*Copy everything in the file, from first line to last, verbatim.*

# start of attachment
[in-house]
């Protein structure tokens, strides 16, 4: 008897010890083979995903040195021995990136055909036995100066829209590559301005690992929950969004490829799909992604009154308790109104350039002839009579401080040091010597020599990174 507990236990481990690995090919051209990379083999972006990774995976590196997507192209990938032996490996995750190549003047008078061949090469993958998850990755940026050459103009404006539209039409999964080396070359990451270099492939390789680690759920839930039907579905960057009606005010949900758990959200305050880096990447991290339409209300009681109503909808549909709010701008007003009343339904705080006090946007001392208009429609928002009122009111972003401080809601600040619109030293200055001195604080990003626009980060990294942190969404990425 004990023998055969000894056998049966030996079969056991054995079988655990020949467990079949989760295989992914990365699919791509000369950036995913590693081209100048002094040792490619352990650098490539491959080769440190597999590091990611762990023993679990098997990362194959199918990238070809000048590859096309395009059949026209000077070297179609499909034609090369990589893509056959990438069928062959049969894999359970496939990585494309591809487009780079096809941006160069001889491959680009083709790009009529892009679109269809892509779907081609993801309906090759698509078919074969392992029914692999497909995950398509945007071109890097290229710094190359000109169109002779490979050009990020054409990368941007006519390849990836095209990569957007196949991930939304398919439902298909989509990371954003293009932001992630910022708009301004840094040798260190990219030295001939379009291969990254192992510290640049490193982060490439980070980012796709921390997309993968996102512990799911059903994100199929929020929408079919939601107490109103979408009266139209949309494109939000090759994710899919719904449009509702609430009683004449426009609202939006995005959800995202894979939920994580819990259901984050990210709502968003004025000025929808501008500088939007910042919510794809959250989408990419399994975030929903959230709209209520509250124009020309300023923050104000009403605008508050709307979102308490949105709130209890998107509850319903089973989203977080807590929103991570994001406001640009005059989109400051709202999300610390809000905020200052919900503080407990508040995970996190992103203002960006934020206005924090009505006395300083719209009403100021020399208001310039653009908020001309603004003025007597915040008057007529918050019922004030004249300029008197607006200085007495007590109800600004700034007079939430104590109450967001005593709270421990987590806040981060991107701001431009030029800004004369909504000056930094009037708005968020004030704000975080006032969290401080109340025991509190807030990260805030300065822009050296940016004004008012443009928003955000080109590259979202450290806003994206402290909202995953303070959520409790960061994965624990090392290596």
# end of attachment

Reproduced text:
[in-house]
């Protein structure tokens, strides 16, 4: 008897010890083979995903040195021995990136055909036995100066829209590559301005690992929950969004490829799909992604009154308790109104350039002839009579401080040091010597020599990174 507990236990481990690995090919051209990379083999972006990774995976590196997507192209990938032996490996995750190549003047008078061949090469993958998850990755940026050459103009404006539209039409999964080396070359990451270099492939390789680690759920839930039907579905960057009606005010949900758990959200305050880096990447991290339409209300009681109503909808549909709010701008007003009343339904705080006090946007001392208009429609928002009122009111972003401080809601600040619109030293200055001195604080990003626009980060990294942190969404990425 004990023998055969000894056998049966030996079969056991054995079988655990020949467990079949989760295989992914990365699919791509000369950036995913590693081209100048002094040792490619352990650098490539491959080769440190597999590091990611762990023993679990098997990362194959199918990238070809000048590859096309395009059949026209000077070297179609499909034609090369990589893509056959990438069928062959049969894999359970496939990585494309591809487009780079096809941006160069001889491959680009083709790009009529892009679109269809892509779907081609993801309906090759698509078919074969392992029914692999497909995950398509945007071109890097290229710094190359000109169109002779490979050009990020054409990368941007006519390849990836095209990569957007196949991930939304398919439902298909989509990371954003293009932001992630910022708009301004840094040798260190990219030295001939379009291969990254192992510290640049490193982060490439980070980012796709921390997309993968996102512990799911059903994100199929929020929408079919939601107490109103979408009266139209949309494109939000090759994710899919719904449009509702609430009683004449426009609202939006995005959800995202894979939920994580819990259901984050990210709502968003004025000025929808501008500088939007910042919510794809959250989408990419399994975030929903959230709209209520509250124009020309300023923050104000009403605008508050709307979102308490949105709130209890998107509850319903089973989203977080807590929103991570994001406001640009005059989109400051709202999300610390809000905020200052919900503080407990508040995970996190992103203002960006934020206005924090009505006395300083719209009403100021020399208001310039653009908020001309603004003025007597915040008057007529918050019922004030004249300029008197607006200085007495007590109800600004700034007079939430104590109450967001005593709270421990987590806040981060991107701001431009030029800004004369909504000056930094009037708005968020004030704000975080006032969290401080109340025991509190807030990260805030300065822009050296940016004004008012443009928003955000080109590259979202450290806003994206402290909202995953303070959520409790960061994965624990090392290596």